Ixora coccinea (PROSEA)

From PlantUse English
Jump to: navigation, search
Logo PROSEA.png
Plant Resources of South-East Asia
List of species

Ixora coccinea L.

Protologue: Sp. pl. 1: 110 (1753).


  • Ixora montana Lour. (1790),
  • Ixora grandiflora Loddiges (1819).

Vernacular names

  • Red ixora (En)
  • Indonesia: soka merah (general), kembang santen merah (Malay), soka beureum (Sundanese)
  • Philippines: santan-pula, santan (Tagalog), tangpupo (Bisaya)
  • Cambodia: kam ron tea
  • Thailand: khem baan, khem nuu (Bangkok), khem farang (central)
  • Vietnam: bông trang dỏ, dơn dỏ.


Native in India, widely cultivated in Indonesia, Malaysia, the Philippines, Vietnam, Cambodia, Laos and Thailand.


In the Philippines a decoction of the roots is used as a sedative in the treatment of nausea, hiccups and loss of appetite. The flowers are used in the treatment of dysentery, leucorrhoea and dysmenorrhoea, and a decoction of the flowers is prescribed to treat haemoptysis and catarrhal bronchitis. In Indo-China a decoction or infusion of the roots is administered to clear the urine. A decoction of the root is used in folk medicine as an analgesic, sedative, diuretic and antidysenteric; the flowers have the same but weaker properties. In Thailand, the roots or flowers are used as anti-inflammatory and antidiarrhoeal drugs, astringent, tranquilizer and appetite stimulant. The flowers are also used as cholagogue and stimulant of digestive enzyme secretion. In India the roots are reported to possess sedative and stomachic properties and are used against hiccups, fever, gonorrhoea, loss of appetite, diarrhoea and dysentery. They are reported to stimulate gastric secretions and bile and to provide relief in abdominal pains. The roots possess astringent and antiseptic properties and are applied to sores and chronic ulcers, and also to treat headache. A decoction of the flowers or the bark is employed as a lotion against eye troubles, sores and ulcers. The leaves are used to treat diarrhoea. I. coccinea is widely cultivated as an ornamental.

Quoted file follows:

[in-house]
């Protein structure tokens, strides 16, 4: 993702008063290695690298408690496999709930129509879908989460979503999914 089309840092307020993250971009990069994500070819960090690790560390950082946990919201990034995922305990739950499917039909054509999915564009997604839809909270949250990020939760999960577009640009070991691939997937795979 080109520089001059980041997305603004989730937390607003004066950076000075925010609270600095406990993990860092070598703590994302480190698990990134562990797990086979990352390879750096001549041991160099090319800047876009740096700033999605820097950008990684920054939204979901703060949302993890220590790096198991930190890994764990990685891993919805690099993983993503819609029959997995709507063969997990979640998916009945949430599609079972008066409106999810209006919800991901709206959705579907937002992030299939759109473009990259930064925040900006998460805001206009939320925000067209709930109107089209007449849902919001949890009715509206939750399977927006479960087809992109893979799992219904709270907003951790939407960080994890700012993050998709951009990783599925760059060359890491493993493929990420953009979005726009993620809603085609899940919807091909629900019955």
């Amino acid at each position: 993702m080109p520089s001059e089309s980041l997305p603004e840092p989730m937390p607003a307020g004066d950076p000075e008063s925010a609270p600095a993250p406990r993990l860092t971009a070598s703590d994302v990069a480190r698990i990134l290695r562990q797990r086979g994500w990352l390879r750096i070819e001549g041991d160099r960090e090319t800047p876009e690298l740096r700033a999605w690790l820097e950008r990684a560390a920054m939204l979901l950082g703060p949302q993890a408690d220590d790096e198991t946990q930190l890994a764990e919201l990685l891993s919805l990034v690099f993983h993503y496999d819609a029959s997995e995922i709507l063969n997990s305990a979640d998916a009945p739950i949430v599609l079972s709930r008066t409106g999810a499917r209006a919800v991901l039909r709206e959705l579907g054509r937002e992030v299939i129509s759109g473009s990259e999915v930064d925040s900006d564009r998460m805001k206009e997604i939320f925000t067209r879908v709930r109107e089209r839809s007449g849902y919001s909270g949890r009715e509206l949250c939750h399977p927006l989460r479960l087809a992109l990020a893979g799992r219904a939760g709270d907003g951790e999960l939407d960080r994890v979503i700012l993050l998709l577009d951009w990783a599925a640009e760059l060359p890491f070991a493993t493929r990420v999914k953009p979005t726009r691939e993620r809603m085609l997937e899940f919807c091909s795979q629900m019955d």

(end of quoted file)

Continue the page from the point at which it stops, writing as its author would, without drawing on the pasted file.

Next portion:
• A shrub with many stems, up to 3 m tall, glabrous.
  • Leaves ovate to oblong or obovate, 3.5-10 cm × 2-5 cm, coriaceous, base subcordate or rounded, apex obtuse or slightly acuminate, mucronate, with 8-15 secondary veins, petiole absent or short, stipules long-awned.
  • Inflorescence sessile, densely corymb-shaped.
  • Flowers with triangular calyx lobes, about 3 mm long, acute, red, corolla tube 3-4.5 cm long, lobes lanceolate or ovate-lanceolate, 1-1.5 cm long, acute, orange to scarlet or white, yellow or pink (mostly in cultivated plants), not fragrant, style 3-4 mm exserted, red.
  • Fruit globose, about the size of a pea, reddish, fleshy.

I. coccinea is cultivated in lowland areas but also at higher elevations.

Selected sources

97, 182, 202, 288, 332, 427, 531, 580, 768, 1035, 1126, 1128, 1178, 1227, 1310, 1591.


M.C. Ysrael & J.L.C.H. van Valkenburg